Weed-smoking women have more fun between the sheets, according to one study.
The study — in the journal, Sexual Medicine — found that women who frequently use pot had higher arousal, better orgasms and more sexual satisfaction overall.
Women say smoking pot reduces their inhibitions and can help reduce anxiety and pain.
"The main ingredient of pot, THC, which makes people high, helps us to feel more pleasure.
So why don't more women own legal pot shops in Oregon or become illegal pot growers? Perhaps a joint a day is enough for the fairer sex.
Now there are labor shortages. Who would have thought that after Oregon was the first to decriminalize pot back in 1973 that farm workers would move away from farms to illegal weed growers?
Elin Miller is a vineyard owner. It seems illegal sites have taken away so many field workers that grape growers and wineries have major shortages and mostly at harvest time.
The crime rate associated with the thousands of illegal marijuana farms has increased exponentially.
Law enforcement complains that they have had stabbings, robberies, thefts, burglaries, homicides, sex crimes, motor vehicle accidents, DUIs, all related to the increase of the pot industry.
The illegal sites are stealing water from rivers, creeks and aquifers during a severe drought and abused immigrant workers, officials have said.
Rep. Pam Marsh, a Democrat from Ashland in Jackson County, said: "I can tell you that on the ground, the ubiquitous presence of these structures, often with very little effort meant to shield them from the public view, has been shocking," Marsh said.
BackgroundCannabis in Oregon is legal for both medical and recreational use. In recent decades, the U.S. state of Oregon has had a number of legislative, legal, and cultural events surrounding use of cannabis. Oregon was the first state to decriminalize the possession of small amounts of cannabis, and among the first to authorize its use for medical purposes. An attempt to recriminalize possession of small amounts of cannabis was turned down by Oregon voters in 1997. From 1999 through 2005, the ratio of Oregonians using cannabis outpaced the general United States population by 32–45%. In surveys conducted in 1974 and 1975—one and two years after decriminalization—it was found that 2% of respondents said they did not use marijuana or cannabis because they were unavailable, 4% for legal or law enforcement reasons, 53% reported lack of interest, and 23% cited health dangers. The remaining 19% were using or had used it at one time.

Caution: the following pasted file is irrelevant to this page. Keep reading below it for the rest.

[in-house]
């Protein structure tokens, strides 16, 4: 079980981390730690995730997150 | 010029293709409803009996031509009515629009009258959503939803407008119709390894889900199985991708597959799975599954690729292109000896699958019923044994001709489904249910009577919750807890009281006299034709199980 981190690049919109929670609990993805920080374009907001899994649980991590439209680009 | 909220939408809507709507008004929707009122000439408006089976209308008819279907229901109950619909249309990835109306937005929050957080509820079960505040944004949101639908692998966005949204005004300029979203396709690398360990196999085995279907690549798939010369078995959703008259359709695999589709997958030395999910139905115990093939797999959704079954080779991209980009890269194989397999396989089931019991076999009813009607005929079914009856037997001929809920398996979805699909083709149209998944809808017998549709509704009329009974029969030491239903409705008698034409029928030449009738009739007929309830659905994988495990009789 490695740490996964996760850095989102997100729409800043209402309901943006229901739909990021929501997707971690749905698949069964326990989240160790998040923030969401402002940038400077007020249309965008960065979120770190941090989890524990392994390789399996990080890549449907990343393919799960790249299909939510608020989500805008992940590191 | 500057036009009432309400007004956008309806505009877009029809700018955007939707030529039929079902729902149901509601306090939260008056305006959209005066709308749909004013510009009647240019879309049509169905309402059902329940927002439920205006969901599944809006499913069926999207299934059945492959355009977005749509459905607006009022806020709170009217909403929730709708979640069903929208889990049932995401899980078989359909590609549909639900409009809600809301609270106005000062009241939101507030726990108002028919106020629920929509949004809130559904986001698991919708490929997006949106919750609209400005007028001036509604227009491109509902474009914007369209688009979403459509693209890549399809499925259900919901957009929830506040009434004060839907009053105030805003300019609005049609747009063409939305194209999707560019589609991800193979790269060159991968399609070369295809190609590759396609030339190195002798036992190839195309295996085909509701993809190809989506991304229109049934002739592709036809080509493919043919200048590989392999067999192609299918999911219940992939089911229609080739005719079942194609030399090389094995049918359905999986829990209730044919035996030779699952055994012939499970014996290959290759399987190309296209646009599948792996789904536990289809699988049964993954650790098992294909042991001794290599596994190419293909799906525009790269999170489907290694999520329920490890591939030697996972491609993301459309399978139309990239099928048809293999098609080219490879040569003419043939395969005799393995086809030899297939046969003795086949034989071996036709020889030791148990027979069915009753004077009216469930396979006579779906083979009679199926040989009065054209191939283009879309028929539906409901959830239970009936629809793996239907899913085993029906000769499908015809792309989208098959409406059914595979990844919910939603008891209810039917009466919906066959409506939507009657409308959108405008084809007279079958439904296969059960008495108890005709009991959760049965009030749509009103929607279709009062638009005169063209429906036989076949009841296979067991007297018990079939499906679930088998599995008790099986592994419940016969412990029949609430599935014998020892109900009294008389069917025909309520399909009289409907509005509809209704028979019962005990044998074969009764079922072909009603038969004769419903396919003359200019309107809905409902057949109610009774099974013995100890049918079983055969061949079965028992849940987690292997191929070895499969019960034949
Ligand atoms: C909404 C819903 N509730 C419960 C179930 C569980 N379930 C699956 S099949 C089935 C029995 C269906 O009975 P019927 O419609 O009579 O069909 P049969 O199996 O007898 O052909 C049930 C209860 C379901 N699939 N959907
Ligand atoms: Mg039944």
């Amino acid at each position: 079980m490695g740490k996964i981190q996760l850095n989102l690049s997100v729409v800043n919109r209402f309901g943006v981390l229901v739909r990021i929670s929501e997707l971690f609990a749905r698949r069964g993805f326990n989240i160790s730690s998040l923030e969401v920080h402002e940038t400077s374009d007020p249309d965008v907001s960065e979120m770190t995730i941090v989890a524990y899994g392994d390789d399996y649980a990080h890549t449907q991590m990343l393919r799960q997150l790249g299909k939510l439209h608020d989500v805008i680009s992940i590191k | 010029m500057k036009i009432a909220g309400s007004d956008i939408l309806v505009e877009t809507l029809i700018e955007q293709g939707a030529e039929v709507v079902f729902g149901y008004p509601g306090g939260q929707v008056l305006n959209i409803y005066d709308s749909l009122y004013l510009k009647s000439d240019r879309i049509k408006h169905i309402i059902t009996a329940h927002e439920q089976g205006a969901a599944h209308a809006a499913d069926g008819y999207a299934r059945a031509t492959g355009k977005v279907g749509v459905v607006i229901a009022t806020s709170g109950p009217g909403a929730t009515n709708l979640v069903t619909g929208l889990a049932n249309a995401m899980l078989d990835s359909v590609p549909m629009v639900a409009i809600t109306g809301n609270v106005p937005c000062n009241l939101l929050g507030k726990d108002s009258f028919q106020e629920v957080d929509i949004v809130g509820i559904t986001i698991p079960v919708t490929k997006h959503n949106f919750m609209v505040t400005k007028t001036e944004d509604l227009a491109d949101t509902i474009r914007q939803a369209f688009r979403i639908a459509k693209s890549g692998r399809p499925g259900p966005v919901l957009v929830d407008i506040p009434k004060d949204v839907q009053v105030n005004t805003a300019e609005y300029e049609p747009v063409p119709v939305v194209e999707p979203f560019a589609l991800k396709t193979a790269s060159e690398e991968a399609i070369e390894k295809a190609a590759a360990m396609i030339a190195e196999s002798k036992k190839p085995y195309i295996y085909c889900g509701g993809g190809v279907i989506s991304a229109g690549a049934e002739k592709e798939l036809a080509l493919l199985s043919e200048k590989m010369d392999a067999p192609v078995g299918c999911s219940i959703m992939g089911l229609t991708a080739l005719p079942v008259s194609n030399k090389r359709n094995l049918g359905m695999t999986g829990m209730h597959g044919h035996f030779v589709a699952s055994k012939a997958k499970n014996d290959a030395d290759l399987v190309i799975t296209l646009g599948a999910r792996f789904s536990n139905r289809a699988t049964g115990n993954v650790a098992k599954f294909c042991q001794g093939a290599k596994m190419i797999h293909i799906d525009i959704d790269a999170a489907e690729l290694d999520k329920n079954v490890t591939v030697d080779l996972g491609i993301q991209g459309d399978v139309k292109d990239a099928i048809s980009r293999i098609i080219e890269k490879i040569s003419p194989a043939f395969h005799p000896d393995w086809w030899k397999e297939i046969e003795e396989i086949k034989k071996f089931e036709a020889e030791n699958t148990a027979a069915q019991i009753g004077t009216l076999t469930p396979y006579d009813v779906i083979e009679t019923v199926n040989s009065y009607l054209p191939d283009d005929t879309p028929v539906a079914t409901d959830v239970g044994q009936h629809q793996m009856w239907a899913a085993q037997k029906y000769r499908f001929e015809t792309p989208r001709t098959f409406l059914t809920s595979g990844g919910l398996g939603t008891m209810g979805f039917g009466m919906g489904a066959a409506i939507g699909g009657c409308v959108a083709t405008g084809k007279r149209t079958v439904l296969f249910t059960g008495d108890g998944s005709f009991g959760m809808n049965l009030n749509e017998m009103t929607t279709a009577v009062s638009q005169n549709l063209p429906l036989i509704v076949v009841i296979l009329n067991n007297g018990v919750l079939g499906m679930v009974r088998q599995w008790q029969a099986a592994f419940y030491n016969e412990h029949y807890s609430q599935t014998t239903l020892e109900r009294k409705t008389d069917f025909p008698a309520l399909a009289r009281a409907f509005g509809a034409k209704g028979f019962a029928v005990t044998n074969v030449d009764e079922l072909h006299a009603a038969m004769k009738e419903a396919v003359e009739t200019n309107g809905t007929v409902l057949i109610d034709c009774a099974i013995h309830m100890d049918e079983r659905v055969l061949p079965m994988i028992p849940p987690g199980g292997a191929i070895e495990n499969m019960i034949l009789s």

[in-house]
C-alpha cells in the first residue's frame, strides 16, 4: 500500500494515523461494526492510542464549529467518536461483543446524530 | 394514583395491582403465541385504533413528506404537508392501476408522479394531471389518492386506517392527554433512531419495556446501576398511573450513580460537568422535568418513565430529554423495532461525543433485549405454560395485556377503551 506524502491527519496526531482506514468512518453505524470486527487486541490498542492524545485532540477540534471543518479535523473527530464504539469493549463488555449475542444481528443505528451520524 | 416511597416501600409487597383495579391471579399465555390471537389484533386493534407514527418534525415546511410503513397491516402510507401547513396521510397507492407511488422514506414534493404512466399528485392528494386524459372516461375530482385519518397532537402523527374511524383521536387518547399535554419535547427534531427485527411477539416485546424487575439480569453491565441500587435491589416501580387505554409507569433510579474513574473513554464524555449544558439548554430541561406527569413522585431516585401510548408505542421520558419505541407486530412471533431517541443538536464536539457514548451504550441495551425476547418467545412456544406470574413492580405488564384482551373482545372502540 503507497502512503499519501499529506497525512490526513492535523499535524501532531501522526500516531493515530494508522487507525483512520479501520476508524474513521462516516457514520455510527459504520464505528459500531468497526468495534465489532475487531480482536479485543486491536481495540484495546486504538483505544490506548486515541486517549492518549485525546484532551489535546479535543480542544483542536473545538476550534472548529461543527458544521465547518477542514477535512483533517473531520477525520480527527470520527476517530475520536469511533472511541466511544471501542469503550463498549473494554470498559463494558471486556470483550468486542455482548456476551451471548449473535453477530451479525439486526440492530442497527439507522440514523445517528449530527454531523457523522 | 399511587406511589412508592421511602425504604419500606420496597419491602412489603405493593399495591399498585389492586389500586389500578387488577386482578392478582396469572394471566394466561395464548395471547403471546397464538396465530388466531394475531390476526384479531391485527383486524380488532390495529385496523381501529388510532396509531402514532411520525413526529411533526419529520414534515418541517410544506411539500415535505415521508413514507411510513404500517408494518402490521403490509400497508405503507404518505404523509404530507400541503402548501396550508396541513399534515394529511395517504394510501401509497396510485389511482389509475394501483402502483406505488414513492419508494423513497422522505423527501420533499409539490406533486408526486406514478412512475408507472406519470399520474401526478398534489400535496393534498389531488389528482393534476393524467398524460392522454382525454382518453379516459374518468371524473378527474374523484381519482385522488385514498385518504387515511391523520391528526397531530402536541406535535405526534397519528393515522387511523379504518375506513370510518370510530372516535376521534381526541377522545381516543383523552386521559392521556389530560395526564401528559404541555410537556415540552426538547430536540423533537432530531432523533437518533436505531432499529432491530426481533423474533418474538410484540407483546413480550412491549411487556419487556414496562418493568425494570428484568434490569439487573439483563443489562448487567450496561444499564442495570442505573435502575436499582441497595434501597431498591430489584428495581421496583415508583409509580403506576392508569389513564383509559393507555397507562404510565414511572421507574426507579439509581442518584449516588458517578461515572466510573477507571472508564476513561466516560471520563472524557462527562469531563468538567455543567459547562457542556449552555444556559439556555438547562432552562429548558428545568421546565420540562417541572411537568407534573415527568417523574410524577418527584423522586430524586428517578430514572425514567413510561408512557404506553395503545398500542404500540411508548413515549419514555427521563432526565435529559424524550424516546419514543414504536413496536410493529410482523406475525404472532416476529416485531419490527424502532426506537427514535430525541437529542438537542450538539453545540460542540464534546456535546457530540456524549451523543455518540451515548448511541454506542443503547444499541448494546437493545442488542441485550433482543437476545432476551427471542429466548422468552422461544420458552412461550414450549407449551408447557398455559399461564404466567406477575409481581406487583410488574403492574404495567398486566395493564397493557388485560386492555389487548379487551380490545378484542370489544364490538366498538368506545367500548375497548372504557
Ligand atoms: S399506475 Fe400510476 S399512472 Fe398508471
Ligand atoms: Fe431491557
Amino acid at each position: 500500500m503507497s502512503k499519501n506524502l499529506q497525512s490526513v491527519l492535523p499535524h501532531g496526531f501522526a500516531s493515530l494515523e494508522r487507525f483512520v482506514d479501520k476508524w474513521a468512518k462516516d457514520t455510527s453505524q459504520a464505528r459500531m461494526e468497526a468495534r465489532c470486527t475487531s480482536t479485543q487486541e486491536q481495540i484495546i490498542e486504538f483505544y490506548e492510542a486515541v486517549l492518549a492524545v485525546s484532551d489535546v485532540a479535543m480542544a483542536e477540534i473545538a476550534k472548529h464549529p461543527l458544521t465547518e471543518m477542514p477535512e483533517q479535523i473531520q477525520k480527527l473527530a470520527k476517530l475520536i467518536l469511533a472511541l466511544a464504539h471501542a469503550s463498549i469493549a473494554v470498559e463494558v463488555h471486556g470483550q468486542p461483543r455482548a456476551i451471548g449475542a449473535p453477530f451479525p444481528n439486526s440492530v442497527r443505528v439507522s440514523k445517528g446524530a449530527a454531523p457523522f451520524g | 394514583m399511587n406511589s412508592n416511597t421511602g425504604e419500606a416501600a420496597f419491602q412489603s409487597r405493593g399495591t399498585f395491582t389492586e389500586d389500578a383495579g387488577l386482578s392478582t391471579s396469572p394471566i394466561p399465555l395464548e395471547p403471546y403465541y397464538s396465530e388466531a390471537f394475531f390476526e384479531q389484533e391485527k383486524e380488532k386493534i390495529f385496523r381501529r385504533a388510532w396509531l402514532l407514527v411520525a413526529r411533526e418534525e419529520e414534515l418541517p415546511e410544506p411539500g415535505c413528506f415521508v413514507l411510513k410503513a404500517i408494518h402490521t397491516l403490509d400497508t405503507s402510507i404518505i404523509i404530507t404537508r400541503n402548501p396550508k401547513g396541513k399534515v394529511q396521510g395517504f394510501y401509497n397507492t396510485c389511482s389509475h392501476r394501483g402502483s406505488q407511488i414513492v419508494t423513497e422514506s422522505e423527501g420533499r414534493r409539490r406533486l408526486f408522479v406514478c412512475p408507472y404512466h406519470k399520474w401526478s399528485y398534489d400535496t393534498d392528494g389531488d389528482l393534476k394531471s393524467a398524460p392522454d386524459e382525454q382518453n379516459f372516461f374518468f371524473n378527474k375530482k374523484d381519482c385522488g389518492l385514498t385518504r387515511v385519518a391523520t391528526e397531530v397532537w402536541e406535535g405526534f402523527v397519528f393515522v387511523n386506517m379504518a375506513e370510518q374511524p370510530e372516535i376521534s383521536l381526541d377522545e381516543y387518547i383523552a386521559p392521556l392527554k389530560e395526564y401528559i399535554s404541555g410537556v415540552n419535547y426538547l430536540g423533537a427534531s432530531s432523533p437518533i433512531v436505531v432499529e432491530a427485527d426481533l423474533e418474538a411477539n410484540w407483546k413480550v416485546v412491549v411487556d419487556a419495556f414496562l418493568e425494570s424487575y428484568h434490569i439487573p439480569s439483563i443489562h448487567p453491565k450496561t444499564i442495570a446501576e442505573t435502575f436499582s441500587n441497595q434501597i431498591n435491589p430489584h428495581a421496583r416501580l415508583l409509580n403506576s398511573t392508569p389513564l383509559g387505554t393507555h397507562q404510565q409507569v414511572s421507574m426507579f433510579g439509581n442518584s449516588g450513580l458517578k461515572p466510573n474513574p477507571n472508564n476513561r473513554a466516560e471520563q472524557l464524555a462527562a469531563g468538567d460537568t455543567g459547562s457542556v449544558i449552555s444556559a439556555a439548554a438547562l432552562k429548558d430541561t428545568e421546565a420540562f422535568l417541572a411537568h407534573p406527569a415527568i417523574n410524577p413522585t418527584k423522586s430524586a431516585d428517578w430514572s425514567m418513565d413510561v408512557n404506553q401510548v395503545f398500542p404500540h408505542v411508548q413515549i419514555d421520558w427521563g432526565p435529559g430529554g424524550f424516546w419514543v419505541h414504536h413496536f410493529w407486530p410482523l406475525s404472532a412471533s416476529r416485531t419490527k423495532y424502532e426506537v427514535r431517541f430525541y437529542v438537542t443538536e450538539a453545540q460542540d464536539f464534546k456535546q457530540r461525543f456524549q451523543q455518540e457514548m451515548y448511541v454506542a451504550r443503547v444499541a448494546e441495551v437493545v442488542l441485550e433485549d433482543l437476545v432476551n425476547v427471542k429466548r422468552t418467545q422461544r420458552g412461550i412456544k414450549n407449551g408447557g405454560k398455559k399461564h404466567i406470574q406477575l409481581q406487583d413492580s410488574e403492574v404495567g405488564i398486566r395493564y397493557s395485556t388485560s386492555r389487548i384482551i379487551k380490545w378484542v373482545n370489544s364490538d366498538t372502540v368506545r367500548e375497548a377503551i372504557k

Measure 91 was approved in 2014, legalizing non-medical cultivation and uses of marijuana. It followed perennial, unsuccessful efforts to legalize marijuana by ballot initiative, including in 1986 and in 2012 which made it to the ballot, but voters rejected.
In 2015, Oregon Governor Kate Brown signed an emergency bill declaring marijuana sales legal to recreational users from dispensaries starting October 1, 2015. State officials began working on establishing a regulatory structure for sales of marijuana, and taxing of such sales, restructuring the existing Oregon Liquor Control Commission into the Oregon Liquor and Cannabis Commission to oversee it. Effective January 1, 2017, dispensaries were no longer permitted to sell cannabis for recreational use unless they applied for, and received, an OLCC license for such sales. During the one-month span from early December 2016 to early January 2017, the number of retailers licensed to sell recreational marijuana grew from 99 to 260, and hundreds more applications had been received and were being processed.